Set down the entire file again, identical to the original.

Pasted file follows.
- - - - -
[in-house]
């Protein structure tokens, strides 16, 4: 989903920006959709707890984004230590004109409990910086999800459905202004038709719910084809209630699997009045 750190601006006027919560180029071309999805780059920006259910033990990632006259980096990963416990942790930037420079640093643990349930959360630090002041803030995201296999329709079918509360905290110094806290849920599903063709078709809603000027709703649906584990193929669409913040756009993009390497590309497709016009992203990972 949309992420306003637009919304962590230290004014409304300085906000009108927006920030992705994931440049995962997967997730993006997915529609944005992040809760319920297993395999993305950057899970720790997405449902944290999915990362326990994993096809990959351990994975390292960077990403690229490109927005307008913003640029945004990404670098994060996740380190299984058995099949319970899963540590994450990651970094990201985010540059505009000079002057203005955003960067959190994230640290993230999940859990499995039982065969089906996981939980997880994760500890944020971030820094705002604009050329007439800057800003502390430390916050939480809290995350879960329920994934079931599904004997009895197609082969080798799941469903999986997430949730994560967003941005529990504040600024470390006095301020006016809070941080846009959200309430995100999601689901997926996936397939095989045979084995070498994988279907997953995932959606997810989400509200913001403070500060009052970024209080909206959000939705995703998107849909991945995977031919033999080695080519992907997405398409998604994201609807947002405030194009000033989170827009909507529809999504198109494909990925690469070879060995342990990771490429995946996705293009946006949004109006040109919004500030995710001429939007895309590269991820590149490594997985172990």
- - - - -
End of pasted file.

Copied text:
[in-house]
């Protein structure tokens, strides 16, 4: 989903920006959709707890984004230590004109409990910086999800459905202004038709719910084809209630699997009045 750190601006006027919560180029071309999805780059920006259910033990990632006259980096990963416990942790930037420079640093643990349930959360630090002041803030995201296999329709079918509360905290110094806290849920599903063709078709809603000027709703649906584990193929669409913040756009993009390497590309497709016009992203990972 949309992420306003637009919304962590230290004014409304300085906000009108927006920030992705994931440049995962997967997730993006997915529609944005992040809760319920297993395999993305950057899970720790997405449902944290999915990362326990994993096809990959351990994975390292960077990403690229490109927005307008913003640029945004990404670098994060996740380190299984058995099949319970899963540590994450990651970094990201985010540059505009000079002057203005955003960067959190994230640290993230999940859990499995039982065969089906996981939980997880994760500890944020971030820094705002604009050329007439800057800003502390430390916050939480809290995350879960329920994934079931599904004997009895197609082969080798799941469903999986997430949730994560967003941005529990504040600024470390006095301020006016809070941080846009959200309430995100999601689901997926996936397939095989045979084995070498994988279907997953995932959606997810989400509200913001403070500060009052970024209080909206959000939705995703998107849909991945995977031919033999080695080519992907997405398409998604994201609807947002405030194009000033989170827009909507529809999504198109494909990925690469070879060995342990990771490429995946996705293009946006949004109006040109919004500030995710001429939007895309590269991820590149490594997985172990």